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Shell considers $5bn annual expenditure on Energy Transition Initiative

Shell posts record earnings with $11.5bn profit in Q2

A major decision that will see oil major, Shell shift emphasis from oil would result in about $5 billion annual capital spend in its anticipated new business models.

Shell is betting on its expertise in power trading and rapid growth in hydrogen and biofuels markets as it shifts away from oil, rather than joining rivals in a scramble for renewable power assets, Reuters quotes company sources as saying.

Shell is into joint venture partnership with the Nigerian National Petroleum Corporations (NNPC) which produces Nigeria’s fossil fuel. Currently, Nigerian’s national assembly is debating the Petroleum Industry Bill (PIB) which expert described as archaic and out of tune with the what is trending the industry, which is the development of clean energy.

Shell and its European rivals are seeking new business models to reduce their dependency on fossil fuels and appeal to investors concerned about the long-term outlook for an industry under intense pressure to slash greenhouse gas emissions.

Shell will present its strategy on February 11 and unlike Total and BP the company will focus more on becoming an intermediary between clean power producers and customers than investing billions in renewable projects, the sources said, giving previously unreported details of the plan.

Shell announced in October it would increase its spending on low-carbon energy to 25 per cent of overall capital expenditure by 2025 and the sources said that would translate into more than $5 billion a year, up from $1.5 billion to $2 billion now.

Read Also: Nigeria risks declining earnings from crude oil

The Anglo-dutch company will, however, keep its overall oil and gas output largely stable for the next decade to help fund its energy transition, though gas is set to become a bigger part of the mix, the sources told Reuters.

A Shell spokeswoman declined to comment on the details of the company’s new strategy ahead of its February announcements. BP, meanwhile, plans to slash its oil output by 40 per cent by 2030 and has swept aside its core oil and gas exploration team to focus on renewables, with spending on low-carbon energy set to rise 10-fold to $5 billion over the coming decade.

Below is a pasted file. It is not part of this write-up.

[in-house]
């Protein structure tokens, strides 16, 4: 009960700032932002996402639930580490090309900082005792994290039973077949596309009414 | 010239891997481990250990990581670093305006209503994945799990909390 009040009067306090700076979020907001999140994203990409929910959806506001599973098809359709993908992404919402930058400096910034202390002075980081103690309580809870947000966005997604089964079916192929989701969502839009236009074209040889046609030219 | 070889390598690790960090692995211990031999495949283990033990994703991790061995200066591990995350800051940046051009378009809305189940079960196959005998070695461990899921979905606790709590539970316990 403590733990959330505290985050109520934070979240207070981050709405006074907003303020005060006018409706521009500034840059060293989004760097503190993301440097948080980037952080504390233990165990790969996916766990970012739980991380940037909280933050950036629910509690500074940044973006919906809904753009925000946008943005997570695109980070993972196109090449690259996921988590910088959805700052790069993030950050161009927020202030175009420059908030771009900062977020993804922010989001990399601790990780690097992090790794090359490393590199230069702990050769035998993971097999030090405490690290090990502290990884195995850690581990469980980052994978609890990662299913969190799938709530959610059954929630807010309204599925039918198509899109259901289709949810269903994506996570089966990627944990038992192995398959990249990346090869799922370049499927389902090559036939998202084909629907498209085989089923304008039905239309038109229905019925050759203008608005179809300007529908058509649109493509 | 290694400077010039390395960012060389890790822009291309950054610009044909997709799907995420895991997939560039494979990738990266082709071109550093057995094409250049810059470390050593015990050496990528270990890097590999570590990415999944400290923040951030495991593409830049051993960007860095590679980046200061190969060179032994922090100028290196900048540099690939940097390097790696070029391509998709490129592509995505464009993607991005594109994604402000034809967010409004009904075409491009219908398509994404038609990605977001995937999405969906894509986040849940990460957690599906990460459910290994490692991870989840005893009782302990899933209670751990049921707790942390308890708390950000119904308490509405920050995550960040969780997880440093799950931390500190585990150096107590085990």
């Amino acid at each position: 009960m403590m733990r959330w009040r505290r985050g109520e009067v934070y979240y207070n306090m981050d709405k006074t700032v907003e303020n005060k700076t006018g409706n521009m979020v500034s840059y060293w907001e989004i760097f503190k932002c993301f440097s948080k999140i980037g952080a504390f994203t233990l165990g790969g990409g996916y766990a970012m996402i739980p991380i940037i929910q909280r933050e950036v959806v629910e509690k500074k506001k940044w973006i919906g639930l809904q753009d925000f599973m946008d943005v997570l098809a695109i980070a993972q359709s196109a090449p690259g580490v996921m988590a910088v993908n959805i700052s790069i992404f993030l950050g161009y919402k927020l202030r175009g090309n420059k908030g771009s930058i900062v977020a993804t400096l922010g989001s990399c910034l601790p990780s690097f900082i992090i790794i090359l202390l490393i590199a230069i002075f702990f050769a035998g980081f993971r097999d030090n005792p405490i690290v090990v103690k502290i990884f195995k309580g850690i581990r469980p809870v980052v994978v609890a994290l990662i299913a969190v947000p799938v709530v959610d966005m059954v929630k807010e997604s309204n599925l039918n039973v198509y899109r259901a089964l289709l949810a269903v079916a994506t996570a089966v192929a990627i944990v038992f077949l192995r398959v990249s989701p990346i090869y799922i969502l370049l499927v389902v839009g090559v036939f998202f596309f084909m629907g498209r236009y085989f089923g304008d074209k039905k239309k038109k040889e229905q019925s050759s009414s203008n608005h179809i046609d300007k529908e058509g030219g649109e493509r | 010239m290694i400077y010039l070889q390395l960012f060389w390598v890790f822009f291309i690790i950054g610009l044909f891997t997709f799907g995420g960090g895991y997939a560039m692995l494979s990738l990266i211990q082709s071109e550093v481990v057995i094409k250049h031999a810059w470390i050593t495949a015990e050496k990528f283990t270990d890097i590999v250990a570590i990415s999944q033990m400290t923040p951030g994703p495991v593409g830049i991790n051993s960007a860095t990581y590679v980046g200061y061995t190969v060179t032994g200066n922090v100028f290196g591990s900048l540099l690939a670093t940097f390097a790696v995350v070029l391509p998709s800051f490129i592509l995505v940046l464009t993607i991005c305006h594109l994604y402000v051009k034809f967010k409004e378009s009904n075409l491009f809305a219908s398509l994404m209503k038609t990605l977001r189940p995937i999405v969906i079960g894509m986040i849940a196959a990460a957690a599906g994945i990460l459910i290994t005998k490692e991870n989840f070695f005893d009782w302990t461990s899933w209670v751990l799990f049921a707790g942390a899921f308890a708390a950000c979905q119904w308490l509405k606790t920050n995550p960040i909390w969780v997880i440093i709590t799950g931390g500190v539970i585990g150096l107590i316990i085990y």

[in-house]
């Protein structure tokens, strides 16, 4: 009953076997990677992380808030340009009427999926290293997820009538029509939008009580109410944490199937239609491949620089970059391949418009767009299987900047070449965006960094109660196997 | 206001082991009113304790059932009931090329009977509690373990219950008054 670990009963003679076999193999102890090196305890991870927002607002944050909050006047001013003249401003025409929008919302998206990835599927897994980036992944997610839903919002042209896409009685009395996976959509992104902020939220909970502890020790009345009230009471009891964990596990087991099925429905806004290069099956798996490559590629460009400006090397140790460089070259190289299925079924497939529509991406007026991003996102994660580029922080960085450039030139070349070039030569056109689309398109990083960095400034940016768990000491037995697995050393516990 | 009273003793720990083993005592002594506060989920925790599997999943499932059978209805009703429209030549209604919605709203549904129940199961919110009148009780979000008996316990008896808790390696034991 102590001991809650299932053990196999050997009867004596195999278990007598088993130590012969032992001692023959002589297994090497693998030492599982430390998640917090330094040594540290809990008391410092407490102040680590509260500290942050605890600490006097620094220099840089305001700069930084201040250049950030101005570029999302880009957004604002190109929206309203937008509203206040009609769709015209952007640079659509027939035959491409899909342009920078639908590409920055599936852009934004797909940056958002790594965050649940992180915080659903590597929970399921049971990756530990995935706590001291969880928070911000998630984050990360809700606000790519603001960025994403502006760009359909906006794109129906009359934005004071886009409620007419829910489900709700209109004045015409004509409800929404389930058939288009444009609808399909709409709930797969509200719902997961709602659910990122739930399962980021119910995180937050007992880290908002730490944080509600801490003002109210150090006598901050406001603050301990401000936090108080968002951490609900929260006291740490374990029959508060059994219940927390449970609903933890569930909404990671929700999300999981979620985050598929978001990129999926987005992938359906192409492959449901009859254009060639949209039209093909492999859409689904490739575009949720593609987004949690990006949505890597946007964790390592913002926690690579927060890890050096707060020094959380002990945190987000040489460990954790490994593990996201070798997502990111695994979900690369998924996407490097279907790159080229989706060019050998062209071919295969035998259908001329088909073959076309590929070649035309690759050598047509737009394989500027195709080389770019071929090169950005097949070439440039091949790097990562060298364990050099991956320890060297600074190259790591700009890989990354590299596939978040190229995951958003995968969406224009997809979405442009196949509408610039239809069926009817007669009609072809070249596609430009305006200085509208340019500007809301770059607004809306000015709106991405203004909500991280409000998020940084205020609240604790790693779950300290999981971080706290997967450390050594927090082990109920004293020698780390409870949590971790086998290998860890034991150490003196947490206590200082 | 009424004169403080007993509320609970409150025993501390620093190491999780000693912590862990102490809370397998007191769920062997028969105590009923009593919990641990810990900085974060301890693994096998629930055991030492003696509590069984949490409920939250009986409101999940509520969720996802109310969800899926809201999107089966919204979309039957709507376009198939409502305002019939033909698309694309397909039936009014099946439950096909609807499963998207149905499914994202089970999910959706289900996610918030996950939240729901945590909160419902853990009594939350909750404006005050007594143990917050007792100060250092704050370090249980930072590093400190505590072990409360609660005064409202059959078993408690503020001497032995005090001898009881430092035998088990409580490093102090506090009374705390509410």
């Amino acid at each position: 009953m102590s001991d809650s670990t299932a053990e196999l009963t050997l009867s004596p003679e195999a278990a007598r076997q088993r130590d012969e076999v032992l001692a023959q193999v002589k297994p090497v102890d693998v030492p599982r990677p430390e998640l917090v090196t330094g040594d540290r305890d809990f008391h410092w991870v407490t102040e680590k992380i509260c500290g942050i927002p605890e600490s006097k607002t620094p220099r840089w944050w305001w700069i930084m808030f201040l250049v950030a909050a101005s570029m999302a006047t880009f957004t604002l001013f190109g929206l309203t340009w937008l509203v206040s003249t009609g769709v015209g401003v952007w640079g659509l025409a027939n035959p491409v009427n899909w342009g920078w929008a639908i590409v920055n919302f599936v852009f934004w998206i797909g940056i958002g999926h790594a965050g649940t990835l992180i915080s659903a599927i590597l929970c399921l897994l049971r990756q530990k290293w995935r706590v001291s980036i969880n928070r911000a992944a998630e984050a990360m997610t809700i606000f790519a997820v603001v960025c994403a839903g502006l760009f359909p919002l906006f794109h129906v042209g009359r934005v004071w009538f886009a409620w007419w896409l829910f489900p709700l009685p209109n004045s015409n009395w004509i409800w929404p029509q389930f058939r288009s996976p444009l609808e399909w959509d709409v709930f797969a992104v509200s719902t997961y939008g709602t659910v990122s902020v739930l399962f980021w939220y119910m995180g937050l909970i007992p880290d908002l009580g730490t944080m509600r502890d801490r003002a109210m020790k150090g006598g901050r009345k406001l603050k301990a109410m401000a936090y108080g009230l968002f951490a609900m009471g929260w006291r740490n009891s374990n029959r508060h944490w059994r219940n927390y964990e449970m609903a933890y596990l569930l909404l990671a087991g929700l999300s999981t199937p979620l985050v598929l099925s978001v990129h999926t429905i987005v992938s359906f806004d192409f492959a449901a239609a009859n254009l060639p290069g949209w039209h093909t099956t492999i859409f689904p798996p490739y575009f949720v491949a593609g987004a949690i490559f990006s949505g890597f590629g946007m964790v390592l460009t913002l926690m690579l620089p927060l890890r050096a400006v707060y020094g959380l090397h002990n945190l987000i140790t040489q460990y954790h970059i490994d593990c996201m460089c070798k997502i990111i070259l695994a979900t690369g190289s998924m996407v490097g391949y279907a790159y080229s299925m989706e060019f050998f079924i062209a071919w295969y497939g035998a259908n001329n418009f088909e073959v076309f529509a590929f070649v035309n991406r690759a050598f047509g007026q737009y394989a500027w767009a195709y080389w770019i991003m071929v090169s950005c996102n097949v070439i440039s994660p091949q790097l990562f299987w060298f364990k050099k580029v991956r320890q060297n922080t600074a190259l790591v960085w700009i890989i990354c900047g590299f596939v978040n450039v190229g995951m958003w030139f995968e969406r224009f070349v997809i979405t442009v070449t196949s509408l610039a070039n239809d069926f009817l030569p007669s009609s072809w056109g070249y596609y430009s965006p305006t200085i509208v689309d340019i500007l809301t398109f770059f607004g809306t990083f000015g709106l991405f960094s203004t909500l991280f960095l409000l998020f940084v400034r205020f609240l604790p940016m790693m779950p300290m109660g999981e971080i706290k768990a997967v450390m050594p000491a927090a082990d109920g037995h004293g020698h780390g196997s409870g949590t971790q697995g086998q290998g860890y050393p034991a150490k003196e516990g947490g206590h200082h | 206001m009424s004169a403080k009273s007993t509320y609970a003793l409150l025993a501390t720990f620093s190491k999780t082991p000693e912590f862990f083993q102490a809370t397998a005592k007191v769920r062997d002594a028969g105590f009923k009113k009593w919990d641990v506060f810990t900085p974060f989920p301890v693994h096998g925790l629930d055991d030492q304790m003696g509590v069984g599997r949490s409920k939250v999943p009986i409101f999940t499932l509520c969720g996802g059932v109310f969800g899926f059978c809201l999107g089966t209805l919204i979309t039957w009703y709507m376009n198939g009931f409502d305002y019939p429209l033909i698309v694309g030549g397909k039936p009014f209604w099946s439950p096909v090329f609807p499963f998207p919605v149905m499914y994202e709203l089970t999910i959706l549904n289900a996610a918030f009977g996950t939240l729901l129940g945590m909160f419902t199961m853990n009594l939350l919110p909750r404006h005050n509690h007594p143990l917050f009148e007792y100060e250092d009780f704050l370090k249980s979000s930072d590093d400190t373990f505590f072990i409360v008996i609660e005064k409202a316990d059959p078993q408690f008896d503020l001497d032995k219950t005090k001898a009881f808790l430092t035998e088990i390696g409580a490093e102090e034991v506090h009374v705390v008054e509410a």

While Europe’s big oil firms are all rolling out strategies to survive in a lowcarbon world, investors and analysts remain sceptical about their ability to transform centuries- old business models and triumph in already crowded power markets.

Central to Shell’s plans are its experience in trading all types of energy from oil to natural gas to electricity and its vast retail network, which has more outlets than either of the world’s two biggest food chains, Subway and Mcdonald’s.

Shell is already the world’s leading energy trader, an activity it calls “marketing”. It trades about 13 million barrels of oil a day, or 13 per cent of global demand before the pandemic, using one of the biggest fleets of tankers.

It is the top trader of liquefied natural gas (LNG), buys and sells power, biofuels, chemicals and carbon credits, and now aims to use its pole position to snare a large chunk of the fast-growing low-carbon power market.

“The future of energy is particularly bright for our marketing and our customerfacing businesses where we already have scale. So we will accelerate a growth plan which is already underway,” Chief Executive Ben van Beurden said in October.

Trading has been key for oil majors for decades, allowing them to use their global operations to quickly take advantage of changes in supply and demand. Shell’s trading helped it avoid its first-ever quarterly loss in the second quarter of 2020 even as consumption plummeted due to the coronavirus epidemic.

Nevertheless, analysts say Shell’s trading division will face a challenge because it is heavily reliant at the moment on sales of refined fossil fuel products, which also account for a large proportion of its carbon emissions.

“Shell faces difficult choices on how to balance its trading cash flow that leverages oil products while still having carbonintensive operations,” JP Morgan analyst Christyan Malek said. “But because of their scale, customer base and distribution, they can be much more flexible.”

At the same time, Shell plans to boost its consumer base by expanding its electricity supply business for homes and its network of electric vehicle charging points, as well as signing long-term corporate power purchase agreements (PPA).

Shell already has 45,000